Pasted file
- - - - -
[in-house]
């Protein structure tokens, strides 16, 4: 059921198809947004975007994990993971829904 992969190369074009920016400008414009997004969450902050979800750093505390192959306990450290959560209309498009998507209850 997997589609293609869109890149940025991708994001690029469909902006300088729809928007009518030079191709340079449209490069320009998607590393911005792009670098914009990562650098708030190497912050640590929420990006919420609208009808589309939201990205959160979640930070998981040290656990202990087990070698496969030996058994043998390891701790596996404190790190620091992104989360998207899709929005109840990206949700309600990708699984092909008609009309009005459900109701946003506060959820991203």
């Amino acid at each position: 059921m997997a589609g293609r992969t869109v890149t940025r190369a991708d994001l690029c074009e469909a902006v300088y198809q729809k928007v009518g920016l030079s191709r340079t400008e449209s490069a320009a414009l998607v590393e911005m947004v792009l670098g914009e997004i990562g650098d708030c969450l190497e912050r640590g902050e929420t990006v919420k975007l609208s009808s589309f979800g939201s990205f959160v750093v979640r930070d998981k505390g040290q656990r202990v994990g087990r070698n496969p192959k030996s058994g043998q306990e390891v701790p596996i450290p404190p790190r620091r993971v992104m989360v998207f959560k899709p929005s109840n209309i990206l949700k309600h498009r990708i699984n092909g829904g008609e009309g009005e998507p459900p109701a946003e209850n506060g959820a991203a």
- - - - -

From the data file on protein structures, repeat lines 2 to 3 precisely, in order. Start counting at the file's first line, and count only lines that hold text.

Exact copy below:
């Protein structure tokens, strides 16, 4: 059921198809947004975007994990993971829904 992969190369074009920016400008414009997004969450902050979800750093505390192959306990450290959560209309498009998507209850 997997589609293609869109890149940025991708994001690029469909902006300088729809928007009518030079191709340079449209490069320009998607590393911005792009670098914009990562650098708030190497912050640590929420990006919420609208009808589309939201990205959160979640930070998981040290656990202990087990070698496969030996058994043998390891701790596996404190790190620091992104989360998207899709929005109840990206949700309600990708699984092909008609009309009005459900109701946003506060959820991203």
């Amino acid at each position: 059921m997997a589609g293609r992969t869109v890149t940025r190369a991708d994001l690029c074009e469909a902006v300088y198809q729809k928007v009518g920016l030079s191709r340079t400008e449209s490069a320009a414009l998607v590393e911005m947004v792009l670098g914009e997004i990562g650098d708030c969450l190497e912050r640590g902050e929420t990006v919420k975007l609208s009808s589309f979800g939201s990205f959160v750093v979640r930070d998981k505390g040290q656990r202990v994990g087990r070698n496969p192959k030996s058994g043998q306990e390891v701790p596996i450290p404190p790190r620091r993971v992104m989360v998207f959560k899709p929005s109840n209309i990206l949700k309600h498009r990708i699984n092909g829904g008609e009309g009005e998507p459900p109701a946003e209850n506060g959820a991203a």